Revelge (Reveille) ̶ In this sinister song, Mahler creates a terrifying vision of a parade of skeleton soldiers marching past the homes of their sweethearts.

Der Tamboursg’sell (The Drummer Boy) ̶ A grim death march accompanies the drummer boy as he reflects on life en route to the gallows. Anguished outcries, fearful rumblings and bleak visions combine in a song of gripping impact.

Wo die schönen Trompeten blasen (Where the fine trumpets sound) ̶ In one of Mahler’s most haunting, grimmest songs, the ghost of a young dead soldier returns to his sweetheart, who is reassured that they will soon be united “where the fine trumpets sound.”

Prokofiev: Symphony No.6 in E-flat minor, op.111

Ⅰ Allegro moderato
Ⅱ Largo
Ⅲ Vivace

Sergei Prokoviev: Born in Sontzovka (today Krasnoye), Ukraine, April 27, 1891; died in Nikolina Gora (near Moscow), March 5, 1953

Take another look at the title of this work: a symphony in E-flat minor. How many other symphonies in this key can you name? There’s one by another Russian, Nikolai Miaskovsky (also a No. 6), but beyond that it is the rare concertgoer indeed who can name any others. Still a third Russian, Vyacheslav Ovchinnikov (b. 1936, still living) has composed two symphonies in this key (Nos. 1 and 2). Two early twentieth-century composers, the German Felix Woyrsch (No. 3) and the American Philip Greeley Clapp (No. 9), pretty much round out the list.

Prokofiev completed his Sixth Symphony on February 18, 1947, but sketches for it go back to 1945, before the Fifth Symphony. The symphony was well received at its first performance on October 11, 1947, with Yvgeny Mravinsky conducting the Leningrad Philharmonic, but just three months later the heavy hand of the Central Committee of the Communist Party, led by the notorious Andrei Zhdanov, cracked down on the music as being too opaque for the average citizen.

The symphony opens with a few strongly punctuated notes in unison in the lower range of the orchestra, unequivocally establishing the key of E-flat minor. Violins and violas, muted, sing a sad, wistful theme that might almost have come from folk song. The performance direction is Allegro moderato, but there seems to be something desultory, resigned, almost stoic about the music. The second theme, presented initially by oboes and English horn in the key of B minor, does little to dispel the mood. It too has a sad demeanor and a gently rocking quality. The performance direction is dolce e sognando (sweetly and dreamily). Finally, and suddenly, the somber mood is cast aside with the arrival of a forceful, upward-rushing gesture from the violins followed by the first fully scored passage of the symphony. Then comes the extensive development section. Prokofiev begins to work out the first theme, but then veers off in a different direction by introducing a new idea underscored by a persistent tick-tock effect heard most prominently in the piano and bassoons. Abruptly he returns to the first theme and develops it with almost feverish intensity, so much so that the recapitulation begins with the second theme, now sung quietly by the solo horn. Prokofiev also reintroduces the “tick-tock” subject from the development section. Only then does the first theme return, tentatively in the lower strings. The movement does not so much end as simply sputter out.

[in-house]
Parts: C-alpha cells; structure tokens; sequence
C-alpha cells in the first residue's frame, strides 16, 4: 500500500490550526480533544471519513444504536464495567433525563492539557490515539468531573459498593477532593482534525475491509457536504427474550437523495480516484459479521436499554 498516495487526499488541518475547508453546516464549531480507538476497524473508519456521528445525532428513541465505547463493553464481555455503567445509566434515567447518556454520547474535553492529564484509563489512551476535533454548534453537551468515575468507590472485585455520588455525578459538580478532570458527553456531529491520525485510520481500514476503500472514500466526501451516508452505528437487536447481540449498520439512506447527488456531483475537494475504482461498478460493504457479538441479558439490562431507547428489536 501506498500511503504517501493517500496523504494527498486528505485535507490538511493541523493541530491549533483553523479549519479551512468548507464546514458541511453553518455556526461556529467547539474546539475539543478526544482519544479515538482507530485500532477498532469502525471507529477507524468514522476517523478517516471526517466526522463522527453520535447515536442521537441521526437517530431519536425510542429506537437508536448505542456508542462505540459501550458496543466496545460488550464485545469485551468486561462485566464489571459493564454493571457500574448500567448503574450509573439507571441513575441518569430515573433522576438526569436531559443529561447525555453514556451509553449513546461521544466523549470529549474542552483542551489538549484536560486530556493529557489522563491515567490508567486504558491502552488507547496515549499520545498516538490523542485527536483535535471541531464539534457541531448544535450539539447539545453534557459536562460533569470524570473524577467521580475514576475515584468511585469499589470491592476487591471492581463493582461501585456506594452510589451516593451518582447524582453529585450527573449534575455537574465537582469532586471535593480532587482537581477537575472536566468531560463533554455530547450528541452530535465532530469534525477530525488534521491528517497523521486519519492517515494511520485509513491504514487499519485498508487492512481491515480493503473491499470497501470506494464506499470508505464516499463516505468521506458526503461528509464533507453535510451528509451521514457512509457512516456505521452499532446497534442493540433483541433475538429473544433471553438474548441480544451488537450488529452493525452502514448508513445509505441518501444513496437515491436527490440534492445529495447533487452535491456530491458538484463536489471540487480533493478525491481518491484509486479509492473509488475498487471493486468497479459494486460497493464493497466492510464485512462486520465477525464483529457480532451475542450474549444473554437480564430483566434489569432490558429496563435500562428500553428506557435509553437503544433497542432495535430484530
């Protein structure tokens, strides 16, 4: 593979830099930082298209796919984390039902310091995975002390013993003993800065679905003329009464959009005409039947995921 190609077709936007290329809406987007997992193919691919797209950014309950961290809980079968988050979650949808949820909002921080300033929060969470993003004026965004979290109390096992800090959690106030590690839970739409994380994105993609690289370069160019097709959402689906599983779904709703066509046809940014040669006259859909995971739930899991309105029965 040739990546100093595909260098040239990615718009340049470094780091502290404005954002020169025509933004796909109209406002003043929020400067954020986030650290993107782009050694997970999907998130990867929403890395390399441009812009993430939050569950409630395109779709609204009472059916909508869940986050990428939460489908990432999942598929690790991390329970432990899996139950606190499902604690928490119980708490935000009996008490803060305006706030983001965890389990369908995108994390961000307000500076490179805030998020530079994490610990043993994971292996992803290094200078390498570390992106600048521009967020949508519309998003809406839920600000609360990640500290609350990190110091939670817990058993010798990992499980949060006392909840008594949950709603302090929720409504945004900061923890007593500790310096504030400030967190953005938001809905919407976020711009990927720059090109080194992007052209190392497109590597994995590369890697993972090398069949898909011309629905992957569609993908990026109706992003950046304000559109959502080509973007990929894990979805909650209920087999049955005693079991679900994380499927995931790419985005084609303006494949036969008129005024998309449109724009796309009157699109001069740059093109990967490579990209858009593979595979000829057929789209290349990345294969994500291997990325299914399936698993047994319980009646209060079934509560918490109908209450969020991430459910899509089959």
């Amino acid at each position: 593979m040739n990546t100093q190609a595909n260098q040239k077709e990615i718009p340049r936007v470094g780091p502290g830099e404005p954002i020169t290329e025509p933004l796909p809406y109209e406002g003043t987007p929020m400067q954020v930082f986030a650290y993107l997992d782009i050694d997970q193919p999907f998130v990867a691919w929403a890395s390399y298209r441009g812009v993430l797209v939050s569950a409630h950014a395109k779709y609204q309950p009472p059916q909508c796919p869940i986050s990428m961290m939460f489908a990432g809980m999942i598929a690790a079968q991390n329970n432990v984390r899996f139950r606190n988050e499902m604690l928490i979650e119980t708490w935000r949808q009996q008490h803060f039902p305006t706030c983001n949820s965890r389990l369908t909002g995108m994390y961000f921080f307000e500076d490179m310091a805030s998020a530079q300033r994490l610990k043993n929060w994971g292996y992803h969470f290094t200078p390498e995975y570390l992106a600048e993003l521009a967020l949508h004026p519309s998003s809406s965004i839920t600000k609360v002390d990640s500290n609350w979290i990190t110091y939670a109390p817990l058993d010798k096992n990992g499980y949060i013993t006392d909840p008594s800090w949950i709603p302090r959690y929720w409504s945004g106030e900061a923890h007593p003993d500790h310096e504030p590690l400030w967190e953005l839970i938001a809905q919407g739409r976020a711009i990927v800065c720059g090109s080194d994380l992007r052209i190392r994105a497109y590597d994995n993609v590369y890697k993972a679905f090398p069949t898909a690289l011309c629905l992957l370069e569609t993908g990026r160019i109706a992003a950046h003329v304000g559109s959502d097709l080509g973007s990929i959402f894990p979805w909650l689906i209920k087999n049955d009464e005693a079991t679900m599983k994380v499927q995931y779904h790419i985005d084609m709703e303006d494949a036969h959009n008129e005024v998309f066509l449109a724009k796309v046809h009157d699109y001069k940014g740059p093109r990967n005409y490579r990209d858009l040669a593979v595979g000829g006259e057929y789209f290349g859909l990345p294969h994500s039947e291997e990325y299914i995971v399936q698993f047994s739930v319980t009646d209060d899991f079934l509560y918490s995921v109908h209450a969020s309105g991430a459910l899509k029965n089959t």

The central movement is even more oppressive in its dark coloring and densely packed textures. After a few introductory, brutally tortuous measures, violins, supported initially by a trumpet, spin out a long, wide-ranging theme that struggles mightily to be heard through the dense orchestration. Cellos and bassoons present a second theme similar in its long-breathed shape but far more conciliatory and lyrical in character. This rises to an intense climax. An episode of rumbling drums, an extended solo horn quartet, and then a real surprise: the distinctive, delicate sound of the celesta (combined with a harp) for just seven bars of music to accompany the return of the horn quartet. The celesta is heard once more, in the movement’s final two bars, but these two brief passages represent the only appearance of this instrument in any of Prokofiev’s seven symphonies.

The final movement brings perhaps the symphony’s greatest surprise of all. Gone are the tortured harmonies, the densely-packed orchestration, the fierce dissonance. This is a rollicking, happy-go-lucky movement considerably shorter in length and infused with optimism. The second theme has an almost circusy-flavor to it, with three woodwinds in unison playing a tune, interrupted by hiccups from the tuba, that must have brought tears of joy to Party officials. Prokofiev has great fun tossing the two themes about, at one point presenting both of them simultaneously. The only passage in a minor key is a reminiscence near the end of the symphony’s sad opening in E-flat minor. A raucous coda brings the symphony to a happy conclusion.

Robert Markow's musical career began as a horn player in the Montreal Symphony Orchestra. He now writes program notes for orchestras and concert organizations in the USA, Canada, and several countries in Asia. As a journalist he covers the music scenes across North America, Europe, and Asian countries, especially Japan. At Montreal's McGill University he lectured on music for over 25 years.

Program notes by Robert Markow